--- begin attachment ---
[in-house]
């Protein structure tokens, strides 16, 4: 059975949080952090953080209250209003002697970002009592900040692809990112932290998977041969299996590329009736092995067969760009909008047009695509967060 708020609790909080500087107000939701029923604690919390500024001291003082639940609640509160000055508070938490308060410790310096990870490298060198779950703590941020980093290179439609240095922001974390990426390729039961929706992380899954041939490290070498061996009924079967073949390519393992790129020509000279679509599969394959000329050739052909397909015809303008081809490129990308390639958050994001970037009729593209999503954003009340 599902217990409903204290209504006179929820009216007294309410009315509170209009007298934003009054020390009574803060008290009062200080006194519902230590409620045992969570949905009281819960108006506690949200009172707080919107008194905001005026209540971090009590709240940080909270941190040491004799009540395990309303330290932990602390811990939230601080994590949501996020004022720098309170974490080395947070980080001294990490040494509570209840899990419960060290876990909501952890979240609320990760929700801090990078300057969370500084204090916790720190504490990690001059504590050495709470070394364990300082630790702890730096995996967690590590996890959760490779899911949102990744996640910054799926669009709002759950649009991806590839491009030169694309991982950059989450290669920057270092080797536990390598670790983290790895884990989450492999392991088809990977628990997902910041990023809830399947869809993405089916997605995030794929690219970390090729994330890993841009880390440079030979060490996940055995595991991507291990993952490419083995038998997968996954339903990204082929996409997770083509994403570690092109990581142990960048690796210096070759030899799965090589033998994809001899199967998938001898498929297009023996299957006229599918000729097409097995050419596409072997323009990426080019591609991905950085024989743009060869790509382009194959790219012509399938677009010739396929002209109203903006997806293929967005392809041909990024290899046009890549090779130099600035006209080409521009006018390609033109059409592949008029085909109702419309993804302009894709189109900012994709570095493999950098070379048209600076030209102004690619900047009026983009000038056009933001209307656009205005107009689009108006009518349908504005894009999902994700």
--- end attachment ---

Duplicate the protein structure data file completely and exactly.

[in-house]
């Protein structure tokens, strides 16, 4: 059975949080952090953080209250209003002697970002009592900040692809990112932290998977041969299996590329009736092995067969760009909008047009695509967060 708020609790909080500087107000939701029923604690919390500024001291003082639940609640509160000055508070938490308060410790310096990870490298060198779950703590941020980093290179439609240095922001974390990426390729039961929706992380899954041939490290070498061996009924079967073949390519393992790129020509000279679509599969394959000329050739052909397909015809303008081809490129990308390639958050994001970037009729593209999503954003009340 599902217990409903204290209504006179929820009216007294309410009315509170209009007298934003009054020390009574803060008290009062200080006194519902230590409620045992969570949905009281819960108006506690949200009172707080919107008194905001005026209540971090009590709240940080909270941190040491004799009540395990309303330290932990602390811990939230601080994590949501996020004022720098309170974490080395947070980080001294990490040494509570209840899990419960060290876990909501952890979240609320990760929700801090990078300057969370500084204090916790720190504490990690001059504590050495709470070394364990300082630790702890730096995996967690590590996890959760490779899911949102990744996640910054799926669009709002759950649009991806590839491009030169694309991982950059989450290669920057270092080797536990390598670790983290790895884990989450492999392991088809990977628990997902910041990023809830399947869809993405089916997605995030794929690219970390090729994330890993841009880390440079030979060490996940055995595991991507291990993952490419083995038998997968996954339903990204082929996409997770083509994403570690092109990581142990960048690796210096070759030899799965090589033998994809001899199967998938001898498929297009023996299957006229599918000729097409097995050419596409072997323009990426080019591609991905950085024989743009060869790509382009194959790219012509399938677009010739396929002209109203903006997806293929967005392809041909990024290899046009890549090779130099600035006209080409521009006018390609033109059409592949008029085909109702419309993804302009894709189109900012994709570095493999950098070379048209600076030209102004690619900047009026983009000038056009933001209307656009205005107009689009108006009518349908504005894009999902994700």